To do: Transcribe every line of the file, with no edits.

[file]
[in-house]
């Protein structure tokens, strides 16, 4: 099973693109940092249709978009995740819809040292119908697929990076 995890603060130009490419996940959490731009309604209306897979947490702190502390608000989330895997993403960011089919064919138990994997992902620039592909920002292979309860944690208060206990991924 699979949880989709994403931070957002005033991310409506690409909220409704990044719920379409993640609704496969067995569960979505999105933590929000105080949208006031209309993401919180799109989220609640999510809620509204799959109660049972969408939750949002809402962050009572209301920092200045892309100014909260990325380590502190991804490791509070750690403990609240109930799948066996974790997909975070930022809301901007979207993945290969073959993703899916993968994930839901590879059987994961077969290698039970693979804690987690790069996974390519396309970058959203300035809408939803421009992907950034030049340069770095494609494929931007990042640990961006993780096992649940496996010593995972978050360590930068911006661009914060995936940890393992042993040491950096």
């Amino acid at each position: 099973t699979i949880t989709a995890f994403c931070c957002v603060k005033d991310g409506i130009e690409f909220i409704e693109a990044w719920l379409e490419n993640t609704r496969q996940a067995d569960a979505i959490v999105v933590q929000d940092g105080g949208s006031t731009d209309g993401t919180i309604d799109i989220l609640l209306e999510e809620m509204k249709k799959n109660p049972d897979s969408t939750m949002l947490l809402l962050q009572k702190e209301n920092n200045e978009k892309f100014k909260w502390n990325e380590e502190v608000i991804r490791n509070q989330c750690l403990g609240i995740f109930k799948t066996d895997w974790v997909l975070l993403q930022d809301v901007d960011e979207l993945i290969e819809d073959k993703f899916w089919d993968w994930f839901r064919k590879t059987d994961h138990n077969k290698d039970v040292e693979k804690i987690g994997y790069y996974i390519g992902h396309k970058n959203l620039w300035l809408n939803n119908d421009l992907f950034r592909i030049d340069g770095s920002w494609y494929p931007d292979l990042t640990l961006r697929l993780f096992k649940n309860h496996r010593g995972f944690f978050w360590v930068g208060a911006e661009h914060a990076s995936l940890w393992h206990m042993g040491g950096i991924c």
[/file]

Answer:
[in-house]
């Protein structure tokens, strides 16, 4: 099973693109940092249709978009995740819809040292119908697929990076 995890603060130009490419996940959490731009309604209306897979947490702190502390608000989330895997993403960011089919064919138990994997992902620039592909920002292979309860944690208060206990991924 699979949880989709994403931070957002005033991310409506690409909220409704990044719920379409993640609704496969067995569960979505999105933590929000105080949208006031209309993401919180799109989220609640999510809620509204799959109660049972969408939750949002809402962050009572209301920092200045892309100014909260990325380590502190991804490791509070750690403990609240109930799948066996974790997909975070930022809301901007979207993945290969073959993703899916993968994930839901590879059987994961077969290698039970693979804690987690790069996974390519396309970058959203300035809408939803421009992907950034030049340069770095494609494929931007990042640990961006993780096992649940496996010593995972978050360590930068911006661009914060995936940890393992042993040491950096």
């Amino acid at each position: 099973t699979i949880t989709a995890f994403c931070c957002v603060k005033d991310g409506i130009e690409f909220i409704e693109a990044w719920l379409e490419n993640t609704r496969q996940a067995d569960a979505i959490v999105v933590q929000d940092g105080g949208s006031t731009d209309g993401t919180i309604d799109i989220l609640l209306e999510e809620m509204k249709k799959n109660p049972d897979s969408t939750m949002l947490l809402l962050q009572k702190e209301n920092n200045e978009k892309f100014k909260w502390n990325e380590e502190v608000i991804r490791n509070q989330c750690l403990g609240i995740f109930k799948t066996d895997w974790v997909l975070l993403q930022d809301v901007d960011e979207l993945i290969e819809d073959k993703f899916w089919d993968w994930f839901r064919k590879t059987d994961h138990n077969k290698d039970v040292e693979k804690i987690g994997y790069y996974i390519g992902h396309k970058n959203l620039w300035l809408n939803n119908d421009l992907f950034r592909i030049d340069g770095s920002w494609y494929p931007d292979l990042t640990l961006r697929l993780f096992k649940n309860h496996r010593g995972f944690f978050w360590v930068g208060a911006e661009h914060a990076s995936l940890w393992h206990m042993g040491g950096i991924c």